Archvest Wealth Advisors | Oct 21st, 2021
Category: Archvest Newsletters
Overall, the markets remained relatively flat or even slightly positive heading into September. However, volatility picked up once Congress got back in session. September was a negative month bringing the S&P 500 +.58% and the Dow -1.46% for the quarter. International markets were also slightly negative at -.45%.
Congress is currently dealing with some very important issues including: the debt ceiling, passing a budget through the reconciliation process, more debt spending, and tax legislation. Some of these proposed changes may impact your tax situation. Thus, some of these items should be addressed as soon as possible before tax legislations change. Additionally, Jerome Powell indicated the Federal Reserve will start tapering as early as next month, reducing the amount of being borrowed by the Fed and slowing the monetary expansion. This would mean a reduction of liquidity in the system but should not have a significant impact on the economy.
In addition, the labor market remains weak. Businesses are facing significant problems recruiting new employees. According to the most recent payroll data, roughly 5 million workers are still missing from the job market. The Federal Reserve’s balance sheet has expanded two-fold within a short period of time and more people need to be working for the economy to continue its expansion. The economy must grow significantly to justify this monetary expansion. Yet as the economy is recovering, the average US consumer remain under pressure.
Here’s a summary of the latest proposed tax legislation from Congress:
“Let me tell you how it will be,
There's one for you, nineteen for me,
'Cause I'm the taxman,
Yeah, I'm the taxman,
Should five percent appear too small,
Be thankful I don't take it all,
'Cause I'm the taxman,
Yeah, I'm the taxman…”
Harrison, George, Taxman, 1966.
In recent years, our debt has exploded through a combination of the COVID crisis and the unfunded tax cuts from 2017. The only way to address this is through substantial economic growth and increased taxes. The proposed legislation includes provisions to increase top marginal tax rates, increase corporate tax rates, and rework how capital gains will be taxed. The House Ways and Means Committee’s proposal is 800-pages, so there’s a lot to digest. We’ll share with you some key takeaways:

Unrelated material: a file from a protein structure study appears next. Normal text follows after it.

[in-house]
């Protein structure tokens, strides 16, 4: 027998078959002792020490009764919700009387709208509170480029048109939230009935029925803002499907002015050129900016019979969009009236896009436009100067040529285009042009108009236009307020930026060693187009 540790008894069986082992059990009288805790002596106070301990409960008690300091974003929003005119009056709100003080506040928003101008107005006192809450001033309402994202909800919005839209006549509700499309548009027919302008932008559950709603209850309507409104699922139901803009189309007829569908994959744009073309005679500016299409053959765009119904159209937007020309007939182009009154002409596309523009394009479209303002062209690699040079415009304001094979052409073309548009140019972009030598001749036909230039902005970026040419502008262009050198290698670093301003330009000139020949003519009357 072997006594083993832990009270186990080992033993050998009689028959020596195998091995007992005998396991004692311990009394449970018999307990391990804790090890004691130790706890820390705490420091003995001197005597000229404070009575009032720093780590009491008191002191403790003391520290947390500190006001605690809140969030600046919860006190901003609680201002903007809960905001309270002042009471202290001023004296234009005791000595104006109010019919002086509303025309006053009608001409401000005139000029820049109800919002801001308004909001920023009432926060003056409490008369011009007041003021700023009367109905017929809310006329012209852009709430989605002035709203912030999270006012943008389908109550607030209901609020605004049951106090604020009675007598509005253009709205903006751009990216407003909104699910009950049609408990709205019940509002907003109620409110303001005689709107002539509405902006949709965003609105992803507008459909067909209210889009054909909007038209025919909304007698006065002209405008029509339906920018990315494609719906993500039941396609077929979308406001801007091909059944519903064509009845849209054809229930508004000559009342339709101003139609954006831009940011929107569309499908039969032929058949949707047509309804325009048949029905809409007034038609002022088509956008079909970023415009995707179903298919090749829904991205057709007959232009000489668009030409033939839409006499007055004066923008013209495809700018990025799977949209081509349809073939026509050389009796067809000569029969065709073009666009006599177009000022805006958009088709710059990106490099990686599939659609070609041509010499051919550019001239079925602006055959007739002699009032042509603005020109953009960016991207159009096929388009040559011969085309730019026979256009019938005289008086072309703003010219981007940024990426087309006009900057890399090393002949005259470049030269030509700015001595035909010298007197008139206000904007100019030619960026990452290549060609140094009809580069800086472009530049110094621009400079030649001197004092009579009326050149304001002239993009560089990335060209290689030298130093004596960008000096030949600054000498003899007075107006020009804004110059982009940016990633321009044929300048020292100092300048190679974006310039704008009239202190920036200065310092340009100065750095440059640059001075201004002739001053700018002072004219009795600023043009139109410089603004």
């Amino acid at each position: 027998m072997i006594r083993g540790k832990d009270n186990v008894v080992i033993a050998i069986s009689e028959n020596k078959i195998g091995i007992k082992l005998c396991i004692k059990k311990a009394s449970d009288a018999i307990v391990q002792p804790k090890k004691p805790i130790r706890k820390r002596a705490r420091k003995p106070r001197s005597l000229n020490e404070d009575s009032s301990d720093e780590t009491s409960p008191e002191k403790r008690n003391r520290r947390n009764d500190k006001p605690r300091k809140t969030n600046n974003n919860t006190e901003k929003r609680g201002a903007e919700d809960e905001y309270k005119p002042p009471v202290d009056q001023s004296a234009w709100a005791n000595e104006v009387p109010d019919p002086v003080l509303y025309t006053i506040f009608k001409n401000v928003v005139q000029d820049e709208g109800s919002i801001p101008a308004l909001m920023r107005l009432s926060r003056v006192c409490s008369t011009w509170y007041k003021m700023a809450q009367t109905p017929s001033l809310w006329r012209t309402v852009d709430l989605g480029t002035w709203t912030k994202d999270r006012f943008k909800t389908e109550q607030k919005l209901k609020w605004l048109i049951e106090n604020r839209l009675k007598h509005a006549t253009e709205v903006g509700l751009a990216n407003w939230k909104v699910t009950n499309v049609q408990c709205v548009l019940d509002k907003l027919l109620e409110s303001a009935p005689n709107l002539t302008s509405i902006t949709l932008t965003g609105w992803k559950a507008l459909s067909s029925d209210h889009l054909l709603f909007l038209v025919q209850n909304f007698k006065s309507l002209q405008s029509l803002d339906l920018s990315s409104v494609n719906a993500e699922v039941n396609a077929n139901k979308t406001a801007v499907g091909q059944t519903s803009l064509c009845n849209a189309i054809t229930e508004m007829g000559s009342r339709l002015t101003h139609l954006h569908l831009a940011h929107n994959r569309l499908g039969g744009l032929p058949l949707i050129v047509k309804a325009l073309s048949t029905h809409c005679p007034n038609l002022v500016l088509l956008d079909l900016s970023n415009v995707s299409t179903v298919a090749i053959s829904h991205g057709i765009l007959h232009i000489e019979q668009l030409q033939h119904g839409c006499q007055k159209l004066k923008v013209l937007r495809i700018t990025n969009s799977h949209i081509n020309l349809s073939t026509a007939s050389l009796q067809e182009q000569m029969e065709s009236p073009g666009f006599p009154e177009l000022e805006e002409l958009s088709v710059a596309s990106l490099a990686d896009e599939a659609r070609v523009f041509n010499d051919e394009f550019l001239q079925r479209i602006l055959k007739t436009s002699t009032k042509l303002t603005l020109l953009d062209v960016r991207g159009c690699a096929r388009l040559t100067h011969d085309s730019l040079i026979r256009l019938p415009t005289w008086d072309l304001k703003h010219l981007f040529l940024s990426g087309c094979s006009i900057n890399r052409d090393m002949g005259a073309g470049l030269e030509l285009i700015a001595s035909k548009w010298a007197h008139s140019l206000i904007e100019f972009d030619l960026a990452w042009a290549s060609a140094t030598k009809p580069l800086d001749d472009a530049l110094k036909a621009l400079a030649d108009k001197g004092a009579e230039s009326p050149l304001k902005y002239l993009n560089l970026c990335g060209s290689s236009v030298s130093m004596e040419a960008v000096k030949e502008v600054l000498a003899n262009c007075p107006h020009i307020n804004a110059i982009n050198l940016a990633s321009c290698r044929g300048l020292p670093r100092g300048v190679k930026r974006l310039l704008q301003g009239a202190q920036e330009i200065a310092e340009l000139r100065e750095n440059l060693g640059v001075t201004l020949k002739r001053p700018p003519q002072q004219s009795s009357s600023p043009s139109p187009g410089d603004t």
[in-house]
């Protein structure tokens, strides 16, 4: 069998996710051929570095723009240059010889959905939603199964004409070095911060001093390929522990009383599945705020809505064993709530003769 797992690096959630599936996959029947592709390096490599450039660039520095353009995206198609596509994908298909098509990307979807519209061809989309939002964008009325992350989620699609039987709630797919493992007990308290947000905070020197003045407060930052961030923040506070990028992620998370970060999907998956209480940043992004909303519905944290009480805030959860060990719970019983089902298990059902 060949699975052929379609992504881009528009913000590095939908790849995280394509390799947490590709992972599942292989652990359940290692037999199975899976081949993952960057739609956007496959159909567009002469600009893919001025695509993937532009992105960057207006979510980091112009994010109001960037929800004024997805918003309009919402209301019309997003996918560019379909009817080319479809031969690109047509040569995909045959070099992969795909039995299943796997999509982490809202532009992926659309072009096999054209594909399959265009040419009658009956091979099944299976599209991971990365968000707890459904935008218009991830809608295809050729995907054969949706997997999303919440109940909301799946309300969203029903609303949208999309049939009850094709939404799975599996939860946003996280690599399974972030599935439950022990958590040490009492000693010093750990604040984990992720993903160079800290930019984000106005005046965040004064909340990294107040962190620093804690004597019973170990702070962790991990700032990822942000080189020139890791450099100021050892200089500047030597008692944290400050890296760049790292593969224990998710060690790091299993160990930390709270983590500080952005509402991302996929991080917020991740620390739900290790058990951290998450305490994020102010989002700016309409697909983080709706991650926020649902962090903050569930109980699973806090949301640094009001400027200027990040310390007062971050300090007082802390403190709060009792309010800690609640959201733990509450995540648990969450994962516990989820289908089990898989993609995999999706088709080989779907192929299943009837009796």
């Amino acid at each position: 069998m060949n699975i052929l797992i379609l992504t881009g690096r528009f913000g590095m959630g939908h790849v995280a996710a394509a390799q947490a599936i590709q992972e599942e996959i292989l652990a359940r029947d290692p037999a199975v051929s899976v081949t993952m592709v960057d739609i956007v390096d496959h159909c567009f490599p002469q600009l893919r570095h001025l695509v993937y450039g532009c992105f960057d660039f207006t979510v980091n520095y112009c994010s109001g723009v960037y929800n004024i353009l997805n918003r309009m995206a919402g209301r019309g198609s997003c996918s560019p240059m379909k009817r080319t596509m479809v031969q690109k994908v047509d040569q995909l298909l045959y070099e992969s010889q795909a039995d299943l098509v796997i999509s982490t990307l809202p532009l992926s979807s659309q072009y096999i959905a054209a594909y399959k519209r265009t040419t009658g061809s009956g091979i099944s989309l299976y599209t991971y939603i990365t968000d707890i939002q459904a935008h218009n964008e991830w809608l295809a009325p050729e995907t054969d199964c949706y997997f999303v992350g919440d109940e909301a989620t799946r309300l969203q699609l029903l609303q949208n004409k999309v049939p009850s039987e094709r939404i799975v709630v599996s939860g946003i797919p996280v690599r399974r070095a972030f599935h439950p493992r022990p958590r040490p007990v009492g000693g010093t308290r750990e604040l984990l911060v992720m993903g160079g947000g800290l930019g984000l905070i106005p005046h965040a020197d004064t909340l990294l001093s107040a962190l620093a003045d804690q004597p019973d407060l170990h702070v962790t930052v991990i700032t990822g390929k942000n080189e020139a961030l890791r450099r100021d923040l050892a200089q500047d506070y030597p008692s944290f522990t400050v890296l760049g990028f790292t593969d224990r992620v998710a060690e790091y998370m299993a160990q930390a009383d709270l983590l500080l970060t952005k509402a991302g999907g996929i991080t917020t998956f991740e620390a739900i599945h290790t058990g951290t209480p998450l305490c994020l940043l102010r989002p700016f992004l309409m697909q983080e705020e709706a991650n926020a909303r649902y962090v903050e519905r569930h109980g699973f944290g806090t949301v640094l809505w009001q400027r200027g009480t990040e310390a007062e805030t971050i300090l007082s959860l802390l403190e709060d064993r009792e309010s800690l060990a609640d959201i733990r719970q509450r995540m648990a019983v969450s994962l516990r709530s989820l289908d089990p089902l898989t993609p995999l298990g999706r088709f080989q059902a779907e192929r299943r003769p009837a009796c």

Chinese Debt Crisis
The biggest threat to worldwide economies right now is China The latest default of Evergrande is the latest symptom of the underlying crisis. China has a debt problem that the world does not fully comprehend. This is due to the lack of transparency by the Chinese government. Almost all statistics coming out of China are from the central government and approved by the Chinese Communist Party (CCP). The two are the same in China, so we’ll refer to the government as the CCP. The CCP does not allow these statistics to show a different picture than the party line and there is strong evidence that there is manipulation of the data. According to a recent study by Professor Frank Zhang of Yale University, “Chinese governments often inflate GDP figures in order to meet targets. Some officials may do so by pushing through projects without long-term economic value, such as unnecessary infrastructure investments, while others fabricate numbers outright.”
China’s growth in recent years has been financed by debt. To fully understand why this is the case, it is important to understand how governments and corporations run in China. Here’s a simplified version of what’s happening:
This cycle of finance needs to continue or the whole system will collapse. Thus, there is incentive for everyone through the entire value chain to keep it going, regardless of economics. When these improper incentives are in place, it encourages “bad” investments as Professor Zhang summarized.
According to the data, the largest borrowers are non-financial corporations. See the chart below. However, the true bearer of default risk are the Chinese banks and the CCP (see point #1 above).
Source: Bank of International Settlements and CNBC, June 2021
The threat to world economies is contagion. Contagion is defined as spread of an economic crisis from one market or region to another. If the debt crisis in China cannot be contained by the CCP, contagion could spread into other markets. It does appear that the default of Evergrande is contained for now. However, as more developers run into financial problems and default, it will become harder and harder for the CCP to contain.
We are still working in the office on rotation and plan to keep meetings online with clients through the remainder of the fourth quarter and into the first part of 2022. We will notify everyone when we resume regular hours. We look forward to seeing you in person again. Please stay safe and healthy.
As always, we greatly appreciate the confidence you have placed in us to work alongside you regarding your planning needs. Be sure to follow us on Facebook, LinkedIn and Twitter as well as our RSS feed to stay up to date on what we’re reading and thinking.
The Archvest Team